Serbia Discriminated Against Blind Chess Olympians, European Court Rules

Serbia discriminated against four blind chess players who won medals at Blind Chess Olympiads by excluding them from awards and benefits that were granted to sighted players, the European Court for Human Rights announced on Tuesday.

The Strasbourg-based said that the Serbian authorities "clearly exercised their discretionary power in such a way as to treat differently the sighted and the blind chess players despite them winning similar international accolades".

The court ordered Serbia to give each applicant 4,500 euros in compensation and pay them the accrued amount and any future benefit payments due if they had been a sighted chess player who had won a medal at a Chess Olympiad.

Four blind chess players, Dragoljub Baretic, Branko Negovanovic, Sretko Avram and Ziva Markov, won a number of medals for Yugoslavia, as part of the national team, at the Blind Chess Olympiads between 1961 and 1992.

In 2006, Serbia adopted a Sporting Achievements Recognition and Rewards Decree, which established a national recognition and rewards system consisting of an honorary diploma, a lifetime monthly cash benefit, and a one-time cash payment. However, the decree omitted to recognise or reward achievements at Blind Chess Olympiads.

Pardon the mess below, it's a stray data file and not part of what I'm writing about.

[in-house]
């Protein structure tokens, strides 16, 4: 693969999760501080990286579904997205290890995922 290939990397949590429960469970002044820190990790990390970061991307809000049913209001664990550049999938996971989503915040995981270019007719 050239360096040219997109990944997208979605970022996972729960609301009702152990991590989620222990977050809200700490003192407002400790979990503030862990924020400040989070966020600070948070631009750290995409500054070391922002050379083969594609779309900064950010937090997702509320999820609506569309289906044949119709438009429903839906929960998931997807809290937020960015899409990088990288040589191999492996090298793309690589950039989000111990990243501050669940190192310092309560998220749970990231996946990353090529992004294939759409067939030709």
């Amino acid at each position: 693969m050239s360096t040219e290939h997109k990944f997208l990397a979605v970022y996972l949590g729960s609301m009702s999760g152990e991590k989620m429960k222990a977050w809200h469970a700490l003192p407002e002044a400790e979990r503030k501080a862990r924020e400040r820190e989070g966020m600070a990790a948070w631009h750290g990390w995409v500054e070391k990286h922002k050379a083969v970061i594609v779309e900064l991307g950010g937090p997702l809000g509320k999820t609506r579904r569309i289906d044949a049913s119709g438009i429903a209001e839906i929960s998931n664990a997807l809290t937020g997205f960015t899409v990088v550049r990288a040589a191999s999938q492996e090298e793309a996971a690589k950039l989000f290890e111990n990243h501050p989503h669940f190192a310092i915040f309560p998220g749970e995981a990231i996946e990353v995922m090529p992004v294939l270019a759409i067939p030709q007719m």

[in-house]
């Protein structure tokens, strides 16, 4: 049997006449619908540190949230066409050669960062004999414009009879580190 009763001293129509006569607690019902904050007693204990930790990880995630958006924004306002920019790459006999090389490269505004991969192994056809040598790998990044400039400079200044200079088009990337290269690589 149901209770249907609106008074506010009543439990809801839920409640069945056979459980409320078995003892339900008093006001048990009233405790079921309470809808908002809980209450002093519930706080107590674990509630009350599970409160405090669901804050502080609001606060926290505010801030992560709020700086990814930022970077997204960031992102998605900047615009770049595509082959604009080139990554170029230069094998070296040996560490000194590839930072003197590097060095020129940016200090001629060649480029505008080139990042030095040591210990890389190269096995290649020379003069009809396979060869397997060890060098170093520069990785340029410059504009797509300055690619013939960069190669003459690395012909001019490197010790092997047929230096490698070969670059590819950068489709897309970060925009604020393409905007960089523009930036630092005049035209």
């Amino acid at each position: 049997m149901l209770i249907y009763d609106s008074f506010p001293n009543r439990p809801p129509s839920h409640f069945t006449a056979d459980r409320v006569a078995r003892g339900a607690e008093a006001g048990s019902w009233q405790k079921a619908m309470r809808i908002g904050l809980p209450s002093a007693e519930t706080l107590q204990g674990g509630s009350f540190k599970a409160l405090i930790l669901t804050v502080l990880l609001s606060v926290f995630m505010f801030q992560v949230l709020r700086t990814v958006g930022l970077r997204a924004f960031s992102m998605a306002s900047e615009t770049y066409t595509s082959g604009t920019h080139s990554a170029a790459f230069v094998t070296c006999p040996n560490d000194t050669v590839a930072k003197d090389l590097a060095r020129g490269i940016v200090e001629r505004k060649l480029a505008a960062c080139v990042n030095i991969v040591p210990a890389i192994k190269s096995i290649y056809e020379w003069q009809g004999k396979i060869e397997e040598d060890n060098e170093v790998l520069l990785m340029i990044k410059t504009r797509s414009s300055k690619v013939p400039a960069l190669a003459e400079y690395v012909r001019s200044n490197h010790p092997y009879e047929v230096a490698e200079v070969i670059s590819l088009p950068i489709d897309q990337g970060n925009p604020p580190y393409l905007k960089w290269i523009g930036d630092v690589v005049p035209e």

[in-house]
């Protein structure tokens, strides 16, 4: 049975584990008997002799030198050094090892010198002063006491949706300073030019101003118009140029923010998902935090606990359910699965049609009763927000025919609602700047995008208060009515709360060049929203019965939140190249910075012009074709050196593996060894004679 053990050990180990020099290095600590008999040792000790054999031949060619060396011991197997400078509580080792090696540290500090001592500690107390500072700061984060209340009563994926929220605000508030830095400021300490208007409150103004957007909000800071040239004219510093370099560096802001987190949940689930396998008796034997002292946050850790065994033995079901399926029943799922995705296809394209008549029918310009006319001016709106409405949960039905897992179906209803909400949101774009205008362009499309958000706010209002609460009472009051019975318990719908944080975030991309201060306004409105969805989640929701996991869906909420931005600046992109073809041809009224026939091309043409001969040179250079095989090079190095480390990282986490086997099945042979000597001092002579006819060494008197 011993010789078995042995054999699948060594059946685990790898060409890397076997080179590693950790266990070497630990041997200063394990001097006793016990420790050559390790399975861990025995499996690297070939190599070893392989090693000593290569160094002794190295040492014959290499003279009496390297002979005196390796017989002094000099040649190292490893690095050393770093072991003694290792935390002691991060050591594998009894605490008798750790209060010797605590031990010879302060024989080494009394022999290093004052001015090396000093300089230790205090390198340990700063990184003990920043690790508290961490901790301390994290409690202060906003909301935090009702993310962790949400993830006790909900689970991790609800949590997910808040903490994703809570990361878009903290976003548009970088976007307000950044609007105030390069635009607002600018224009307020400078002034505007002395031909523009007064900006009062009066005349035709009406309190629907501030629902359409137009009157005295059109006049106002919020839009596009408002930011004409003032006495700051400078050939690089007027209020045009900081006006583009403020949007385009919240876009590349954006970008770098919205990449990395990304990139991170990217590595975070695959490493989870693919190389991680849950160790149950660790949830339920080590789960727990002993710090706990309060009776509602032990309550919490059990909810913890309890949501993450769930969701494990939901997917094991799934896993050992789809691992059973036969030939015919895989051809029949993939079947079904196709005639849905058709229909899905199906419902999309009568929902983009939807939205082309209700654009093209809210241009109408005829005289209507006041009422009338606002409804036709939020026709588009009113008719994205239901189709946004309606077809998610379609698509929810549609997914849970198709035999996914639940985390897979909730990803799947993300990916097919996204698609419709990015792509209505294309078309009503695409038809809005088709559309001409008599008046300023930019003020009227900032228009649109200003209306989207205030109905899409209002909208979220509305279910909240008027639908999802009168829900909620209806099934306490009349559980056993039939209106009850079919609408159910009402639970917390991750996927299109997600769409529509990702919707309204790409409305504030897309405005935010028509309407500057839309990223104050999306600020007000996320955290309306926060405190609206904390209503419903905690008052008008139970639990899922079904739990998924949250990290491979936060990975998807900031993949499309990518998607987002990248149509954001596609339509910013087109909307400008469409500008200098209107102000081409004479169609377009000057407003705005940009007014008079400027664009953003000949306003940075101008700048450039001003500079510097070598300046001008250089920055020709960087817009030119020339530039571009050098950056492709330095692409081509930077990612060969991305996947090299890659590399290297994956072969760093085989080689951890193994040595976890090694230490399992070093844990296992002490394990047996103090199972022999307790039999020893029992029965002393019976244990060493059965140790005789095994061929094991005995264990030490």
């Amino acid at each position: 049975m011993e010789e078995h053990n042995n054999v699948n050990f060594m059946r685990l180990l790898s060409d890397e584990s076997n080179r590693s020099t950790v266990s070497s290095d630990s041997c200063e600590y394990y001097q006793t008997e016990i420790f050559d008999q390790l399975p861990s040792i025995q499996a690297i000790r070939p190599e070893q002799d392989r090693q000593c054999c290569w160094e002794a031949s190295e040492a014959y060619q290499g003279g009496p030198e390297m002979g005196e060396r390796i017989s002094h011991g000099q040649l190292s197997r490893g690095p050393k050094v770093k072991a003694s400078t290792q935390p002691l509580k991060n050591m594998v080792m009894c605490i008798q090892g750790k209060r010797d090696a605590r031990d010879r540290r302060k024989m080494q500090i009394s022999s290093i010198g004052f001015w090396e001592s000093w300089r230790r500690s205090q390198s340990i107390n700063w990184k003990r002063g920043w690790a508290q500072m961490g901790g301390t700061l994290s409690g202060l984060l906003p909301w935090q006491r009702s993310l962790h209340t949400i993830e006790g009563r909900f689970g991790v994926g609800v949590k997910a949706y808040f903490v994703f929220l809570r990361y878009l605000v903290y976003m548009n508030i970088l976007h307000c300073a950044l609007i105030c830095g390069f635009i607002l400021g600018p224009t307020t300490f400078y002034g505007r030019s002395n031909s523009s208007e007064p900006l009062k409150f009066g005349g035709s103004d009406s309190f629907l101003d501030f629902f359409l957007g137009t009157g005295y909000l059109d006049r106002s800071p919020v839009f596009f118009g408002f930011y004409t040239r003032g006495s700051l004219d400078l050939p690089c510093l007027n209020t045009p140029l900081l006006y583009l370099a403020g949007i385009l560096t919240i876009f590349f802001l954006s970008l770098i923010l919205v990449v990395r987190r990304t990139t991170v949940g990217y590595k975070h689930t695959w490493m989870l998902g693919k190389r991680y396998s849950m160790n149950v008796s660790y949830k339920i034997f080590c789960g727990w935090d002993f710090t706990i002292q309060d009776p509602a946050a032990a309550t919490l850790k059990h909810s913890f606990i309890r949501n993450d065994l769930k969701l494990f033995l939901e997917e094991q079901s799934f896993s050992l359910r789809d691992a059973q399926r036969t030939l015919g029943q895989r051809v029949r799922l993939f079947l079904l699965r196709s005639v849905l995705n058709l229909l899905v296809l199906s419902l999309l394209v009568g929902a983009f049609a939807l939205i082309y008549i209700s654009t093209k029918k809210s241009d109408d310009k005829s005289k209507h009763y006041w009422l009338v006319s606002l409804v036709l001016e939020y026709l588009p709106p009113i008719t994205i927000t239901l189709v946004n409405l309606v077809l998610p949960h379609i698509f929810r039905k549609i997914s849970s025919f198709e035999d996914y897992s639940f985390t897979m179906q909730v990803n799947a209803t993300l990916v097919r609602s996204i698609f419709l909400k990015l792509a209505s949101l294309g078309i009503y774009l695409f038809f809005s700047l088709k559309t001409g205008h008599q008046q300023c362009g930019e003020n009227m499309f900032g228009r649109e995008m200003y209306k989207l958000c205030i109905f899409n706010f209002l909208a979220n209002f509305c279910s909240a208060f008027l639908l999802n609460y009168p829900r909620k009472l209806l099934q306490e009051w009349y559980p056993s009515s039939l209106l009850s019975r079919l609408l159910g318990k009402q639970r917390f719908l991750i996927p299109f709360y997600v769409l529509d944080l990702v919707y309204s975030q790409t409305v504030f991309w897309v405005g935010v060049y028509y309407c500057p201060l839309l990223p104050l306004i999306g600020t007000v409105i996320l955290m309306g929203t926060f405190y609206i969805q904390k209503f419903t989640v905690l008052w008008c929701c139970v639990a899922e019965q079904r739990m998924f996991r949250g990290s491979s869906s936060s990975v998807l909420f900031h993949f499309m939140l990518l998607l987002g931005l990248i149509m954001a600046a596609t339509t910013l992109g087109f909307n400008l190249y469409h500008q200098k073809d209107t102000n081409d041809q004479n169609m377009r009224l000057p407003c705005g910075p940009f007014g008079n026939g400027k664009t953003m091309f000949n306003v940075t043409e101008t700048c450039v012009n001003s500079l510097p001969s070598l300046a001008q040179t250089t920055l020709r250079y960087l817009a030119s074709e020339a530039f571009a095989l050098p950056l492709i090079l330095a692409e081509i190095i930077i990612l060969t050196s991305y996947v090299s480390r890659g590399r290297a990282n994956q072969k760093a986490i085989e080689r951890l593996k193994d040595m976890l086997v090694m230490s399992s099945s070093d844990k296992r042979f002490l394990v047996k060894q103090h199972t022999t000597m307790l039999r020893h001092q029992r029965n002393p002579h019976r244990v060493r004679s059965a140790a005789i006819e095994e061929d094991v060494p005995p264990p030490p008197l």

The Serbian government argued that the decree "pursued a justified objective, specifically the recognition of only the highest sporting achievements in the most important competitions".

When deciding which sports should be included, the government included criteria such as "the popularity of the sport and its tradition in Serbia" and "its contribution to the 'development and affirmation' of the country's reputation".

But the Strasbourg court said that "while it was obviously legitimate for the Serbian...

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